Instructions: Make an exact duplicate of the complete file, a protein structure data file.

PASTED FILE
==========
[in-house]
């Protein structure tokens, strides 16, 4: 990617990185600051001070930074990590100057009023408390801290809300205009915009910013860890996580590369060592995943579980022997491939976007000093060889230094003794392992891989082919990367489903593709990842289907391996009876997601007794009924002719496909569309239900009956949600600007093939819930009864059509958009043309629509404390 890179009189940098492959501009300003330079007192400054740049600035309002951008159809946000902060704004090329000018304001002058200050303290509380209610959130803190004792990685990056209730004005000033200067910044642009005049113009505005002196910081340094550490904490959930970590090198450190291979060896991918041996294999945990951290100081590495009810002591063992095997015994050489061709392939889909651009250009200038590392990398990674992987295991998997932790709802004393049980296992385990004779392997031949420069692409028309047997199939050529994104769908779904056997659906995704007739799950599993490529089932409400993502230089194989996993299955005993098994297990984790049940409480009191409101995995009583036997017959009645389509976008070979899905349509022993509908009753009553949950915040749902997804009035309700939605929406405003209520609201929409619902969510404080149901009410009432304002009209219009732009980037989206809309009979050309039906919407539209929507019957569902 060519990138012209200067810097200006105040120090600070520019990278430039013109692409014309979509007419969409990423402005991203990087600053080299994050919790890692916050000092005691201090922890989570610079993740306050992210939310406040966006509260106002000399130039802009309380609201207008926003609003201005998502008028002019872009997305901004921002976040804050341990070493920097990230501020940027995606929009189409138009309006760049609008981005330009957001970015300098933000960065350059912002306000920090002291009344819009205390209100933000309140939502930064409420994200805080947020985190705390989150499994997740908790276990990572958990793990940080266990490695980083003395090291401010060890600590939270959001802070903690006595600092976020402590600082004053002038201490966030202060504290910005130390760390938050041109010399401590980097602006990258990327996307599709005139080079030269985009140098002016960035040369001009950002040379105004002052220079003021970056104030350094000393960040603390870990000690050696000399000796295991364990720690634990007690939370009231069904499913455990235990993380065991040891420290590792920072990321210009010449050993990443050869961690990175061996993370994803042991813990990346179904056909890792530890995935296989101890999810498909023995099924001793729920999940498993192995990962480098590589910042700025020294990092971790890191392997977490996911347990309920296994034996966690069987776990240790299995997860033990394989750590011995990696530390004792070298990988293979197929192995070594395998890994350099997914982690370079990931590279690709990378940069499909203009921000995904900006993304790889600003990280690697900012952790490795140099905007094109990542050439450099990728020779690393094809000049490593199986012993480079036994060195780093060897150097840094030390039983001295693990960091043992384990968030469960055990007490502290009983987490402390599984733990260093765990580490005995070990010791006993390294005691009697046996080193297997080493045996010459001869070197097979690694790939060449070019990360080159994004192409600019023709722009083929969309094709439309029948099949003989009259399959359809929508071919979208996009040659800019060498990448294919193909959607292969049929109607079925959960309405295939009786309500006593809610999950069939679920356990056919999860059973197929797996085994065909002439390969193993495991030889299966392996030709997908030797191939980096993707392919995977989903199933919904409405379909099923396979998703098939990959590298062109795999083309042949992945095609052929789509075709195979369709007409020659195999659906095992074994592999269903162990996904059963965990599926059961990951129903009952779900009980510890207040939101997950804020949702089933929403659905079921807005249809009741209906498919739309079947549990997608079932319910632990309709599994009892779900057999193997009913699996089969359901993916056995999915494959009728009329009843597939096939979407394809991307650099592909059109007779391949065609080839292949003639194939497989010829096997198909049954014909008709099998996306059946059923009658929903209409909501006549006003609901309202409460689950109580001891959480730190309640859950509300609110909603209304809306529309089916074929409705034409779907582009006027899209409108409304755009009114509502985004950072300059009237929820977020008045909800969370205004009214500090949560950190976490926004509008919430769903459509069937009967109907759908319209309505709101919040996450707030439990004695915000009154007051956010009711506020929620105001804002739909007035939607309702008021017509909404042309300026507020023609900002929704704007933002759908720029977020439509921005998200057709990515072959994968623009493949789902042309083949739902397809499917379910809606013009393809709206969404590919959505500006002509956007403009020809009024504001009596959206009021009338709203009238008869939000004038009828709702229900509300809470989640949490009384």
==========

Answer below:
[in-house]
């Protein structure tokens, strides 16, 4: 990617990185600051001070930074990590100057009023408390801290809300205009915009910013860890996580590369060592995943579980022997491939976007000093060889230094003794392992891989082919990367489903593709990842289907391996009876997601007794009924002719496909569309239900009956949600600007093939819930009864059509958009043309629509404390 890179009189940098492959501009300003330079007192400054740049600035309002951008159809946000902060704004090329000018304001002058200050303290509380209610959130803190004792990685990056209730004005000033200067910044642009005049113009505005002196910081340094550490904490959930970590090198450190291979060896991918041996294999945990951290100081590495009810002591063992095997015994050489061709392939889909651009250009200038590392990398990674992987295991998997932790709802004393049980296992385990004779392997031949420069692409028309047997199939050529994104769908779904056997659906995704007739799950599993490529089932409400993502230089194989996993299955005993098994297990984790049940409480009191409101995995009583036997017959009645389509976008070979899905349509022993509908009753009553949950915040749902997804009035309700939605929406405003209520609201929409619902969510404080149901009410009432304002009209219009732009980037989206809309009979050309039906919407539209929507019957569902 060519990138012209200067810097200006105040120090600070520019990278430039013109692409014309979509007419969409990423402005991203990087600053080299994050919790890692916050000092005691201090922890989570610079993740306050992210939310406040966006509260106002000399130039802009309380609201207008926003609003201005998502008028002019872009997305901004921002976040804050341990070493920097990230501020940027995606929009189409138009309006760049609008981005330009957001970015300098933000960065350059912002306000920090002291009344819009205390209100933000309140939502930064409420994200805080947020985190705390989150499994997740908790276990990572958990793990940080266990490695980083003395090291401010060890600590939270959001802070903690006595600092976020402590600082004053002038201490966030202060504290910005130390760390938050041109010399401590980097602006990258990327996307599709005139080079030269985009140098002016960035040369001009950002040379105004002052220079003021970056104030350094000393960040603390870990000690050696000399000796295991364990720690634990007690939370009231069904499913455990235990993380065991040891420290590792920072990321210009010449050993990443050869961690990175061996993370994803042991813990990346179904056909890792530890995935296989101890999810498909023995099924001793729920999940498993192995990962480098590589910042700025020294990092971790890191392997977490996911347990309920296994034996966690069987776990240790299995997860033990394989750590011995990696530390004792070298990988293979197929192995070594395998890994350099997914982690370079990931590279690709990378940069499909203009921000995904900006993304790889600003990280690697900012952790490795140099905007094109990542050439450099990728020779690393094809000049490593199986012993480079036994060195780093060897150097840094030390039983001295693990960091043992384990968030469960055990007490502290009983987490402390599984733990260093765990580490005995070990010791006993390294005691009697046996080193297997080493045996010459001869070197097979690694790939060449070019990360080159994004192409600019023709722009083929969309094709439309029948099949003989009259399959359809929508071919979208996009040659800019060498990448294919193909959607292969049929109607079925959960309405295939009786309500006593809610999950069939679920356990056919999860059973197929797996085994065909002439390969193993495991030889299966392996030709997908030797191939980096993707392919995977989903199933919904409405379909099923396979998703098939990959590298062109795999083309042949992945095609052929789509075709195979369709007409020659195999659906095992074994592999269903162990996904059963965990599926059961990951129903009952779900009980510890207040939101997950804020949702089933929403659905079921807005249809009741209906498919739309079947549990997608079932319910632990309709599994009892779900057999193997009913699996089969359901993916056995999915494959009728009329009843597939096939979407394809991307650099592909059109007779391949065609080839292949003639194939497989010829096997198909049954014909008709099998996306059946059923009658929903209409909501006549006003609901309202409460689950109580001891959480730190309640859950509300609110909603209304809306529309089916074929409705034409779907582009006027899209409108409304755009009114509502985004950072300059009237929820977020008045909800969370205004009214500090949560950190976490926004509008919430769903459509069937009967109907759908319209309505709101919040996450707030439990004695915000009154007051956010009711506020929620105001804002739909007035939607309702008021017509909404042309300026507020023609900002929704704007933002759908720029977020439509921005998200057709990515072959994968623009493949789902042309083949739902397809499917379910809606013009393809709206969404590919959505500006002509956007403009020809009024504001009596959206009021009338709203009238008869939000004038009828709702229900509300809470989640949490009384």